I have planted early / mid / and late varietys also for the last 3 years I have source from different nursery people and they still all come in June and then Finnish for the year.
    All I want to do is get strawberries all season long .
    Many thanks billy

  9. make sure your space them out in rows seem to get more strawberries from suckers spaced out and replanted then just a big clump of plants i guess its easier for insects to pollinate the flowers that way

  10. Please advise …. best position and how to plant a strawberry raised ‘garden’?
    I have several plants, which are all producing many runners, no fruit, as they are in 4 large pots.

    I live in Italy, the area around me has little shade, but it can get very windy, and very hot. Should I make a partial shade for them? What is best to cover and protect them with when the snow arrives?

    What is the best way to keep snails at bay?

    Many thanks ?

    • Are they getting pollinated? Too much consistent wind, may keep pollinators away. I would keep cutting off the runners, as it takes a lot of energy for the plant to produce them. For snails, place a small bowl onto the soil and fill with beer, snails will go in to drink and not be able to get out.

  11. Hi there
    I have been trying to grow strawberries for a few months now from plants, no seeds. I have placed them in a homemade planter inside my greenhouse, and at first did get a few strawberries. But now all i am getting is lots of greeny leaves and runners. I have tried to minimise the amount of new runners by removing them to help the production of strawberries. Do you suggest i move the planter outside of the green house or do they tend to grow better inside ?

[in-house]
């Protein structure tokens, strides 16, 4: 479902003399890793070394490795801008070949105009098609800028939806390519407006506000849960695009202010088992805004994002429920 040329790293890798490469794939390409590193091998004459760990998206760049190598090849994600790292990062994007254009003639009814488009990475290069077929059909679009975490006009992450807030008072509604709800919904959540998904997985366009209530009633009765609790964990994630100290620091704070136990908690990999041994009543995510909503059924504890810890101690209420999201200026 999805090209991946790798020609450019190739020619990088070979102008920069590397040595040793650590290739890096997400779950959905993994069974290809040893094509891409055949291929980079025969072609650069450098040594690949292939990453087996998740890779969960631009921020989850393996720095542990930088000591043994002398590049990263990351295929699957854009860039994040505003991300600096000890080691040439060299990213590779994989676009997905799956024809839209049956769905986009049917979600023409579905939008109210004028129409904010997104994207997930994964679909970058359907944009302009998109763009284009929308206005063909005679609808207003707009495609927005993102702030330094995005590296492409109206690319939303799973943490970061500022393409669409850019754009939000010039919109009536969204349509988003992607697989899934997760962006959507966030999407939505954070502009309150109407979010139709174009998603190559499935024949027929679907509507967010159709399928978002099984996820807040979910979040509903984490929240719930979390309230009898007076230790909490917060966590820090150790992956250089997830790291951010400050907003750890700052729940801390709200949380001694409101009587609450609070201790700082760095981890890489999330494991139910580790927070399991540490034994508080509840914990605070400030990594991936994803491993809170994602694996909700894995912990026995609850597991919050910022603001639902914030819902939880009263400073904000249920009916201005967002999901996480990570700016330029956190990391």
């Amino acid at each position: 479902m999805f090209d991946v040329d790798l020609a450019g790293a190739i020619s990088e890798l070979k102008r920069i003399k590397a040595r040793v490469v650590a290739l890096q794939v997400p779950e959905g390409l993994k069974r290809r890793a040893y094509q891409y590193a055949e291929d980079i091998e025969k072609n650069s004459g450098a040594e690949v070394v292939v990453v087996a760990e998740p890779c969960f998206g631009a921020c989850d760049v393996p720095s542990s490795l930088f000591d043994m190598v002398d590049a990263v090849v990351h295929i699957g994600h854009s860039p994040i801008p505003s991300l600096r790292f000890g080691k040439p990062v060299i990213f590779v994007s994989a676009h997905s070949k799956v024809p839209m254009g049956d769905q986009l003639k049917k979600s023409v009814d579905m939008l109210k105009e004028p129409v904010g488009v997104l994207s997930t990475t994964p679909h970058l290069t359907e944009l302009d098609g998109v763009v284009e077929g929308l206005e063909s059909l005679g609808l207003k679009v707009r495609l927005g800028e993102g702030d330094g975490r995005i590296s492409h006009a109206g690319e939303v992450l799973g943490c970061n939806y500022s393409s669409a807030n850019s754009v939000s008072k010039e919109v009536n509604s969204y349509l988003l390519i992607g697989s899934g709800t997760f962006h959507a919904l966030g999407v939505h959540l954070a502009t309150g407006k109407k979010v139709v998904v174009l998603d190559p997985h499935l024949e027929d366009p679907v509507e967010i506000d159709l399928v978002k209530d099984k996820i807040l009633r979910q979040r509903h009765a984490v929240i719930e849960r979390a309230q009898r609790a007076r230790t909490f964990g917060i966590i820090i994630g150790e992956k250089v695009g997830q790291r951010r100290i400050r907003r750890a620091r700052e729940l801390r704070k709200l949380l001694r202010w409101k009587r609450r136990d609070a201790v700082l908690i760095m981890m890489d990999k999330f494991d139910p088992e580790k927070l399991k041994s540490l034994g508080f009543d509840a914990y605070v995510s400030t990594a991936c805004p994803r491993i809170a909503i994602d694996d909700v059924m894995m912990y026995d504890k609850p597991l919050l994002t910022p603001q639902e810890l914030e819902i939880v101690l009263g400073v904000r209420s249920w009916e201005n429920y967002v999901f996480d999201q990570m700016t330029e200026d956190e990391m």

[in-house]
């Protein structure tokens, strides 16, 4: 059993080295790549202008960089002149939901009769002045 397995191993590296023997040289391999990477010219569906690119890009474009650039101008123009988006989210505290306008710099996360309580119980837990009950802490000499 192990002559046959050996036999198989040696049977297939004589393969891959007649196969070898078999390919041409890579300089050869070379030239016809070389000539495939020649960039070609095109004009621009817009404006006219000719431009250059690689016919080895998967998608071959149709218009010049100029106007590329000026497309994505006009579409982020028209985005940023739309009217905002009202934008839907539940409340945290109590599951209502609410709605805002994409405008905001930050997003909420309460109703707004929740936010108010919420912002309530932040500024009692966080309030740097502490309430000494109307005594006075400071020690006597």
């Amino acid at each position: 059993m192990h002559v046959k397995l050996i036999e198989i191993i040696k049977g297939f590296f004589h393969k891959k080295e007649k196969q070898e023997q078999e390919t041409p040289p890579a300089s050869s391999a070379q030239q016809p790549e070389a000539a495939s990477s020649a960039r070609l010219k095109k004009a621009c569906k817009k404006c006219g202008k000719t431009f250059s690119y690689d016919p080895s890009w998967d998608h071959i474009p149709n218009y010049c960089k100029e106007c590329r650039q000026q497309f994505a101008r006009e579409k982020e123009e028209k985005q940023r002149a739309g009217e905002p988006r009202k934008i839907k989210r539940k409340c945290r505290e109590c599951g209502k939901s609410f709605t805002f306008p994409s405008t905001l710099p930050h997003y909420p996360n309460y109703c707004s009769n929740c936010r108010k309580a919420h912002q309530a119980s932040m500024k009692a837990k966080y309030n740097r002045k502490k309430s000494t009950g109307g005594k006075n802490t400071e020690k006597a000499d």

• lee broadstock,
      Your plants were likely June-bearing plants. That type of plant produces berries for a few weeks and then stops until next year. The overall harvest with June-bearing plants is typically greater than either day-neutral or everbearing plants, but it can be frustrating getting all of your strawberries at one time. If you care for the plants appropriately, you should get a better harvest next spring. Good luck!

  12. Can you please recommend a fertilizer for strawberry plants?
    What do you think about using fish emulsion?
    How often should a fertilizer be applied?
    And does the age of the strawberry plant matter with the type of fertilizer you use?
    Thank You!

  13. I purchased plants 2 years ago. They were for the zone where I live. For two years the plants are nice but no berries. I had the soil tested. No problem.
    Any ideas?

    • Virginia Hayes,
      Temperature fluctuations and irregular watering can also affect the production rate. If the plants were planted from seed, they can take longer to produce berries. However, at this point, you should be having a harvest! I would recommend reading through this material to see if everything is as it should be. Good luck!